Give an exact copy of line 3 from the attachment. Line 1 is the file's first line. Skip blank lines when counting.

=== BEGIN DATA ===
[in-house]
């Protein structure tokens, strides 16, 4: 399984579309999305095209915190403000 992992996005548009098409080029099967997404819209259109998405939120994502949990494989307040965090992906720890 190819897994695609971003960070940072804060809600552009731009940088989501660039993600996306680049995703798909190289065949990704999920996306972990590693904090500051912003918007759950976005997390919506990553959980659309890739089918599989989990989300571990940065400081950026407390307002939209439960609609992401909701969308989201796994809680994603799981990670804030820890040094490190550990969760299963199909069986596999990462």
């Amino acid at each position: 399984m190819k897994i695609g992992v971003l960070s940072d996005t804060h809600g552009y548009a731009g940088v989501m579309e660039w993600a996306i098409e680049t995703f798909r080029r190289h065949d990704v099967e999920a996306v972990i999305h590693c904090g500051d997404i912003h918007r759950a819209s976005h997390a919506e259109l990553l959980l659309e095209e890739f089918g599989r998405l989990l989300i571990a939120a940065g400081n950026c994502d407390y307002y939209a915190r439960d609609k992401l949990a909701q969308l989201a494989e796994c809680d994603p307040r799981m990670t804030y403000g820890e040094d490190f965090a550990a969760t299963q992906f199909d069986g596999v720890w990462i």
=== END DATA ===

């Amino acid at each position: 399984m190819k897994i695609g992992v971003l960070s940072d996005t804060h809600g552009y548009a731009g940088v989501m579309e660039w993600a996306i098409e680049t995703f798909r080029r190289h065949d990704v099967e999920a996306v972990i999305h590693c904090g500051d997404i912003h918007r759950a819209s976005h997390a919506e259109l990553l959980l659309e095209e890739f089918g599989r998405l989990l989300i571990a939120a940065g400081n950026c994502d407390y307002y939209a915190r439960d609609k992401l949990a909701q969308l989201a494989e796994c809680d994603p307040r799981m990670t804030y403000g820890e040094d490190f965090a550990a969760t299963q992906f199909d069986g596999v720890w990462i």